Thursday, November 03, 2011

My LED sign

I made an LED sign about 14 years ago. It consists of a 72×7 array of 5mm red LEDs. The LEDs are flangeless, which allows tight packing on standard perfboard.The array was easy to build: I just bent the pins over and soldered them together, adding electrical tape to isolate between rows and columns.
The case consists of quarter inch plywood with an acrylic front. My dad helped me with that, because it involved some tricky drilling lengthwise through plywood. I designed and built all the circuitry inside. Here's the sign with the front removed:
You can see spacers made from bits of hardwood flooring, and a bit of circuitry. The circuitry drives rows via transistors which have low saturation voltage. Here's a closeup:
The circuit boards simply slide out of the front. They consist of one board with the LED array and row circuitry, and another board with the microcontroller and column circuitry. The components face outward, and the wiring is in the centre. Here is the other side of the sandwich and the empty case:
The microcontroller controls the sign via a chain of 74HC374 octal D flip-flop chips. It outputs 8 bits, pulses the clock to latch data in the first chip and move data to the next chip, and repeats the process. While this is going on, the outputs of the last chip in the chain are disabled, which blanks the sign via the row drivers. To provide sufficient current for the rows, 7407 buffers are used. Current limiting is via the yellow DIP resistor arrays. Here is a block diagram:
The microcontroller is a Motorola MC68705P3S, from the 6805 family. I chose it because I had the chips, programmer and toolchain from a previous project. It is a very basic 8 bit NMOS microcontroller with 112 bytes of RAM and 1668 bytes of EPROM. Unlike modern microcontrollers such as the MSP430 family, it has very few registers: the accumulator, index register, program counter, stack pointer, and condition code register. Also, output levels are similar to TTL, so the first 74374 in the chain is a 74HCT374. Here's a closeup of the area around the microcontroller:

The sign works via a serial interface at 600 baud. That may seem ridiculously slow, but it's the perfect speed for receiving new columns for horizontal scrolling. A slow speed is also required due to the microcontroller's limitations. The external oscillator is 4 MHz, but 4 cycles correspond to one instruction cycle, and all instructions take several cycles. There is no UART or DMA hardware on the chip, and everything is done via a timer interrupt and assembler code. The timer interrupt runs at three times the baud rate, so when a start bit is detected, subsequent bits can be sampled in the middle third of the bit. The electrical interface to the serial port is via a MAX232 chip at the other end of the board.

Firmware functionality is quite basic. There is a command line interface with a few functions for direct human use and a few functions which work with raw binary data. The human interface consists of an interactive drawing mode, printing of text via the on-board character generator, sign clearing, lamp test, and returning the sign contents in human-readable form via the serial interface. Due to limited EPROM space, the on-board character generator just supports one font with uppercase letters and some symbols. Other functions support scrolling up and to the left, uploading arbitrary bytes, and uploading groups of columns. These functions allow uploading of raw sign contents, where a character generator running on a computer can provide additional flexibility.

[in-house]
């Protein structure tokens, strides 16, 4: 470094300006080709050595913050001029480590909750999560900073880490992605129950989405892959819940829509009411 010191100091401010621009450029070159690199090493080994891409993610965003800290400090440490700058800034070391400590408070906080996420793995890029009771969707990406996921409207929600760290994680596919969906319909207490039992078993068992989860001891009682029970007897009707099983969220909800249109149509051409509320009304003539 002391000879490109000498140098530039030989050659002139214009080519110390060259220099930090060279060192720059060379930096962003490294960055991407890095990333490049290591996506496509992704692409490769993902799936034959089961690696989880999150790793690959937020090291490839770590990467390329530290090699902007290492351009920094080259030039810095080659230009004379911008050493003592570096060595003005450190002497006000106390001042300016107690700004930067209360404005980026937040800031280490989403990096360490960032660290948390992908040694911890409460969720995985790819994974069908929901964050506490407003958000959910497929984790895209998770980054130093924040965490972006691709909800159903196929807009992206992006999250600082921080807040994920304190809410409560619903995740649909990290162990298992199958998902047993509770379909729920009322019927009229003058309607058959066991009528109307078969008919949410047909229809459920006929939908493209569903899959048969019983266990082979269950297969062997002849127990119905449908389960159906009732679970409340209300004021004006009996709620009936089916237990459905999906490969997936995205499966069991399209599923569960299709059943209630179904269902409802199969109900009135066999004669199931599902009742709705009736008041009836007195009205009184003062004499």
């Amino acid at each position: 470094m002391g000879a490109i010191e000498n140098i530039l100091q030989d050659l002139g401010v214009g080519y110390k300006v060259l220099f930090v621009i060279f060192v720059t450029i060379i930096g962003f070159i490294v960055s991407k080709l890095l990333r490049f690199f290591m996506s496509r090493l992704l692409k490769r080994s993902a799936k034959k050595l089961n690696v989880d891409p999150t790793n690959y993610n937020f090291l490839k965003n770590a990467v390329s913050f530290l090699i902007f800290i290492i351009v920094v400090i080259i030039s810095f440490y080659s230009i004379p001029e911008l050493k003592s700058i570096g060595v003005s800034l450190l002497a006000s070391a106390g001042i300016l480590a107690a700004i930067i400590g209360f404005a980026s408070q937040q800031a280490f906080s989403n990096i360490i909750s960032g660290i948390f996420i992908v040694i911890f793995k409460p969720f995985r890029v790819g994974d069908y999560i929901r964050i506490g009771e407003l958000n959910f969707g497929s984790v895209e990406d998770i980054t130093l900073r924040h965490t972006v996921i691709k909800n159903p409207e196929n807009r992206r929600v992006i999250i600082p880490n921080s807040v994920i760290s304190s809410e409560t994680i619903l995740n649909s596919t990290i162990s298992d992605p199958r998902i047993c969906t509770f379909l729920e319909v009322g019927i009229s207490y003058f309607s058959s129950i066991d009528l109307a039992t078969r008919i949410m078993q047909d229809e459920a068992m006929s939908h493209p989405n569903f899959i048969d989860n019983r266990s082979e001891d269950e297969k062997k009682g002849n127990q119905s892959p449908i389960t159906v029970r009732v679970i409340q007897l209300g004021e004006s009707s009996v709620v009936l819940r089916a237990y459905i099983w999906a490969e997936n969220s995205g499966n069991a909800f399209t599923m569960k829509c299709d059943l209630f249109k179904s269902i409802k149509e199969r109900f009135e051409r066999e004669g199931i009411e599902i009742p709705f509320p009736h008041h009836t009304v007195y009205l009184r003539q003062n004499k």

On various occasions I spent time working on PC software for the sign. I first built an interface library. Then I built a server which accepts requests from clients, along with a library that clients use to connect to the server. This allowed multiple programs to use the sign at the same time. Finally, I added support for messages which appear at most and/or at least for a specified time. This should allow the sign to be used for notifications. However, I never used it for a sustained period, because such a large notification display isn't very practical.

Besides looping a short message, there is no support for standalone operation. That means the sign is not able to display various messages with effects one would see on a LED sign that's used for advertising. I don't regret this lack of functionality, because I don't think I'd find that useful. However, if I was building something like this now, I would definitely use a more powerful microcontroller which could support that and more. I thought of replacing the MC68705P3S, but that only makes sense if I have some usage in mind.

You can download the firmware from Dropbox if you're interested. I developed it using the Motorola Portable Cross Assembler (PASM) version 1.0 toolchain.

3 comments:

Akash Singh said...

please sir send me the circuit diagram and programming in .hex file on my mail-akashsingh.aug14@gmail.com

Aayush Sangwan said...

hi sir, can u snd me all the details circuit diagram and hex code. My mail id is- aayush.sangwan007@gmail.com

Ved Prakash said...

sir plse send me the circuit diagram and programming in .c file on my vpks93@gmail.com